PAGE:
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How AI Will Benefit Small Businesses in 2019

Small Business AI

Quick, what’s the primary way for businesses to get traffic online? Is it social media marketing or search engine marketing? According to marketing guru Neil Patel, “More people look for businesses on search” than they do social media. Patel cites a report by Econsultancy claiming that about 61 percent of people do product research on search engines before they buy something. While people might connect with a business on a social network to ask them a question, the search engine is still the primary place to get website traffic.

Intuitively speaking, this just makes sense. If you want to learn about a type of product or service, you’re going to type it into the search bar. You expect to find lists that give you the top such-and-such for any given year, you expect to see reviews, and you expect to see business sites that give you the skinny on the product or service.

If you’re looking for a product, you also expect to see the A-word: Amazon. Yes plenty of small businesses sell their products on Amazon, but their websites aren’t necessarily seeing traffic as a result. That means consumers are going to see Amazon’s offering first and click on it instead of surfing to a small business.

If you’re a small business and you want to be up there in the search engine results with Amazon, you have to do a lot of work. You have to build a seed list, which, according to SEO guru Andrew Dennis, is “the baseline keywords and phrases most relevant to your business.” A seed list includes terms associated with your product, terms your audience uses, related terms in Google, and competitor keywords. Then, you have to keep doing keyword research to really zone in on the right keywords, after which you have to build content and optimize your entire site around your seed list and your other keywords.

You have to do all of this just to try and compete with Amazon or Walmart, which are both selling a product similar to yours at a cheaper price anyhow.

There’s one big difference, though: while Amazon is simply a marketplace, small businesses can leverage informative content to increase their chances of capturing a sale. And in 2019, Google is unveiling a new AI-powered strategy that will benefit small businesses.

Google plans to connect customers to small businesses that do not necessarily have a heavy Web presence,” says Larissa Douglass. To do this, Google will incorporate Maps as part of voice-activated search. This will take searches off of the world wide web and give people results to their voice queries based on data about local businesses on Google Maps, which resides solely on the cloud.

Through this feature, which comes via Google Duplex, you’ll be able to get in touch with local businesses, find out more about them, make appointments, and group local businesses according to your interests as well as personal search history. The assistant can even place orders and make appointments for you.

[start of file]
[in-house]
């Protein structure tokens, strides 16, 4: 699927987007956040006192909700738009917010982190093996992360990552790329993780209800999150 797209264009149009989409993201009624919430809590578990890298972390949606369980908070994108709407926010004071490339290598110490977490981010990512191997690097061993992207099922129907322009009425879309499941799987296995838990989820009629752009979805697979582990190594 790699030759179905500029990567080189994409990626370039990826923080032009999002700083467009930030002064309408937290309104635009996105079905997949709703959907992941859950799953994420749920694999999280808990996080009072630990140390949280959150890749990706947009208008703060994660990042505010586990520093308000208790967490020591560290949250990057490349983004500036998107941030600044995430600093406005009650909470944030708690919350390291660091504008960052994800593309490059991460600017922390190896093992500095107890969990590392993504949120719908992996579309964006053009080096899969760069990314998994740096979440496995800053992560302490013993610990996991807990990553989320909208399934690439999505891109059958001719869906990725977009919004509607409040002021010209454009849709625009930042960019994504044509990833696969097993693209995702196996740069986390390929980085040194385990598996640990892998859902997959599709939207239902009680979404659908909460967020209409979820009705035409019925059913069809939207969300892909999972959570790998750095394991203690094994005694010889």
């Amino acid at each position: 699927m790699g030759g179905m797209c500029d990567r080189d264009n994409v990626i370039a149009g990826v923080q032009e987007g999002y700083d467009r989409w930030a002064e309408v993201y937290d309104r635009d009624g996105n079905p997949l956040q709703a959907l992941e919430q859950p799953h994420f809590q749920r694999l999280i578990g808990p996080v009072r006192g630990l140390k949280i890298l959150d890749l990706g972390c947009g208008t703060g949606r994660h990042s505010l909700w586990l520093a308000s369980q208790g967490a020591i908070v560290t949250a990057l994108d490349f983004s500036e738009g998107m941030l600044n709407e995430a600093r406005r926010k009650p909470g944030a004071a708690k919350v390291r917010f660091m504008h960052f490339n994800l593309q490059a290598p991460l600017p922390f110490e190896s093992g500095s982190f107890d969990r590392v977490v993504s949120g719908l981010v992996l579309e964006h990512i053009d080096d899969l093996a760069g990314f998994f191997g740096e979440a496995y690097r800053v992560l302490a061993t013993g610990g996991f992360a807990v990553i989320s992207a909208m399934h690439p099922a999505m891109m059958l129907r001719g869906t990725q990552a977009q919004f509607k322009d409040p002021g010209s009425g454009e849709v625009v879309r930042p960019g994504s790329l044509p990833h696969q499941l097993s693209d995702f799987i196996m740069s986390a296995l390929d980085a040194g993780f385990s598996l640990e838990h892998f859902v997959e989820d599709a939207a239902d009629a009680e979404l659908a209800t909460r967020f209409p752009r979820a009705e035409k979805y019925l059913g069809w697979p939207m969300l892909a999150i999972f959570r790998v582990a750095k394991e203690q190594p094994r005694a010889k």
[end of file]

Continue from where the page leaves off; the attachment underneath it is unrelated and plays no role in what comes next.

By 2020, about 50 percent of searches will be voice searches. People tend to speak in complete sentences when they conduct voice searches, which is forcing search engines to start looking at keywords differently. Any web page can offer the answer to a naturally phrased question, but so can an app, a video, a social media post, a Reddit forum, or a podcast. Search engines — including Google, Bing, and Yandex — are working to tailor results to a searcher’s exact intent. They’re using AI to analyze past searches as well as data on the cloud, and that means a small business can get traffic simply by being the answer to a user’s very specific question.

Monolithic programs and concepts are out. Compartmentalized operations, micro-services are in – as are unexpected, niche search results driven by increasingly autonomous AI analytics and operations,” says Douglass.

In 2019, small, local businesses will start to see more traffic — physical and online — because of voice search and AI. It might be miniscule and incremental, but just watch — the change is coming.

By Daniel Matthews

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Daniel Matthews Contributor
Technology Writer
Daniel Matthews is a freelance writer from Boise, ID. Daniel received his Bachelor’s in English from Boise State University in 2006, and is currently working on a book about the 2008 financial crisis. Widely-published online, he specializes in research and analysis that sheds light on the intersection of tech, business, and current affairs. Daniel is an avid writer and technology enthusiast whose mission is to bring journalistic integrity and informed opinions to his audience in ways that make them think differently about the world. You can find him on Twitter and LinkedIn.
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